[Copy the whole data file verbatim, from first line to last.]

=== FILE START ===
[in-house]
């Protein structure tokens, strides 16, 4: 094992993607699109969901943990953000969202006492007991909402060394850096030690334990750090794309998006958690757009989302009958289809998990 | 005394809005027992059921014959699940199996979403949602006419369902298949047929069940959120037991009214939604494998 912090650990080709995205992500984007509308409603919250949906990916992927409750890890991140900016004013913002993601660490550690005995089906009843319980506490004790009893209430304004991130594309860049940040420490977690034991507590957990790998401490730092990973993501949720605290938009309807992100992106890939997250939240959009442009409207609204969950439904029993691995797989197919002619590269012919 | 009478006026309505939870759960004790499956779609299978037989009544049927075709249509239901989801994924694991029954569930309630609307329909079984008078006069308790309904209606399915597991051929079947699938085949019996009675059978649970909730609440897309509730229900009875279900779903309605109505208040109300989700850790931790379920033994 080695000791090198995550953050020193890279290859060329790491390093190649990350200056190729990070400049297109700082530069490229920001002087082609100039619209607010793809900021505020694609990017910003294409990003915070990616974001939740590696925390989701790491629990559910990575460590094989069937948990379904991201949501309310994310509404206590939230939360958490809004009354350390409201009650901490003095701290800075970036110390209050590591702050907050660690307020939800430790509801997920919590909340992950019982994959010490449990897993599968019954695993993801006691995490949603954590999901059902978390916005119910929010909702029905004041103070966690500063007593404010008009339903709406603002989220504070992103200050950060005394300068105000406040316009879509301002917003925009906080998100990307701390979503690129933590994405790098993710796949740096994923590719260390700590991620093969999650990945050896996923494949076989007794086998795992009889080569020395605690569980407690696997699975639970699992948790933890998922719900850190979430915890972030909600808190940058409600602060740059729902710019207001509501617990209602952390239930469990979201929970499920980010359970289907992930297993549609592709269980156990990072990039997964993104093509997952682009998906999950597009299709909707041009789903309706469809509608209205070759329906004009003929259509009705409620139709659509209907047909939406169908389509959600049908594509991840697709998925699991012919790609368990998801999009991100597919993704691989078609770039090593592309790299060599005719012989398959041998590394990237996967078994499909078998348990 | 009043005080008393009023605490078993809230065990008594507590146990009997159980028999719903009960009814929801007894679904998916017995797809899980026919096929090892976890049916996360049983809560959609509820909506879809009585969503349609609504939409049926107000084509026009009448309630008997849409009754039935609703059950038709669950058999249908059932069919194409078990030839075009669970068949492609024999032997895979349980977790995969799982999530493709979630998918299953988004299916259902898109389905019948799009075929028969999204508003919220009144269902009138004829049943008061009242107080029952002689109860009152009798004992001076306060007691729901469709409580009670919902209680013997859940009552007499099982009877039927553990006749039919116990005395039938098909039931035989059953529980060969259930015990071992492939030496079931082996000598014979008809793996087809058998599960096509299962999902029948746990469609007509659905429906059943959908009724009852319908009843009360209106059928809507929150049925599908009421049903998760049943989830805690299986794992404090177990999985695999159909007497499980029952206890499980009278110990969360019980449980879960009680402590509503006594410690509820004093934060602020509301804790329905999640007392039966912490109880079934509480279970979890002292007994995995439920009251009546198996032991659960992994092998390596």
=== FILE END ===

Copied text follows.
[in-house]
């Protein structure tokens, strides 16, 4: 094992993607699109969901943990953000969202006492007991909402060394850096030690334990750090794309998006958690757009989302009958289809998990 | 005394809005027992059921014959699940199996979403949602006419369902298949047929069940959120037991009214939604494998 912090650990080709995205992500984007509308409603919250949906990916992927409750890890991140900016004013913002993601660490550690005995089906009843319980506490004790009893209430304004991130594309860049940040420490977690034991507590957990790998401490730092990973993501949720605290938009309807992100992106890939997250939240959009442009409207609204969950439904029993691995797989197919002619590269012919 | 009478006026309505939870759960004790499956779609299978037989009544049927075709249509239901989801994924694991029954569930309630609307329909079984008078006069308790309904209606399915597991051929079947699938085949019996009675059978649970909730609440897309509730229900009875279900779903309605109505208040109300989700850790931790379920033994 080695000791090198995550953050020193890279290859060329790491390093190649990350200056190729990070400049297109700082530069490229920001002087082609100039619209607010793809900021505020694609990017910003294409990003915070990616974001939740590696925390989701790491629990559910990575460590094989069937948990379904991201949501309310994310509404206590939230939360958490809004009354350390409201009650901490003095701290800075970036110390209050590591702050907050660690307020939800430790509801997920919590909340992950019982994959010490449990897993599968019954695993993801006691995490949603954590999901059902978390916005119910929010909702029905004041103070966690500063007593404010008009339903709406603002989220504070992103200050950060005394300068105000406040316009879509301002917003925009906080998100990307701390979503690129933590994405790098993710796949740096994923590719260390700590991620093969999650990945050896996923494949076989007794086998795992009889080569020395605690569980407690696997699975639970699992948790933890998922719900850190979430915890972030909600808190940058409600602060740059729902710019207001509501617990209602952390239930469990979201929970499920980010359970289907992930297993549609592709269980156990990072990039997964993104093509997952682009998906999950597009299709909707041009789903309706469809509608209205070759329906004009003929259509009705409620139709659509209907047909939406169908389509959600049908594509991840697709998925699991012919790609368990998801999009991100597919993704691989078609770039090593592309790299060599005719012989398959041998590394990237996967078994499909078998348990 | 009043005080008393009023605490078993809230065990008594507590146990009997159980028999719903009960009814929801007894679904998916017995797809899980026919096929090892976890049916996360049983809560959609509820909506879809009585969503349609609504939409049926107000084509026009009448309630008997849409009754039935609703059950038709669950058999249908059932069919194409078990030839075009669970068949492609024999032997895979349980977790995969799982999530493709979630998918299953988004299916259902898109389905019948799009075929028969999204508003919220009144269902009138004829049943008061009242107080029952002689109860009152009798004992001076306060007691729901469709409580009670919902209680013997859940009552007499099982009877039927553990006749039919116990005395039938098909039931035989059953529980060969259930015990071992492939030496079931082996000598014979008809793996087809058998599960096509299962999902029948746990469609007509659905429906059943959908009724009852319908009843009360209106059928809507929150049925599908009421049903998760049943989830805690299986794992404090177990999985695999159909007497499980029952206890499980009278110990969360019980449980879960009680402590509503006594410690509820004093934060602020509301804790329905999640007392039966912490109880079934509480279970979890002292007994995995439920009251009546198996032991659960992994092998390596």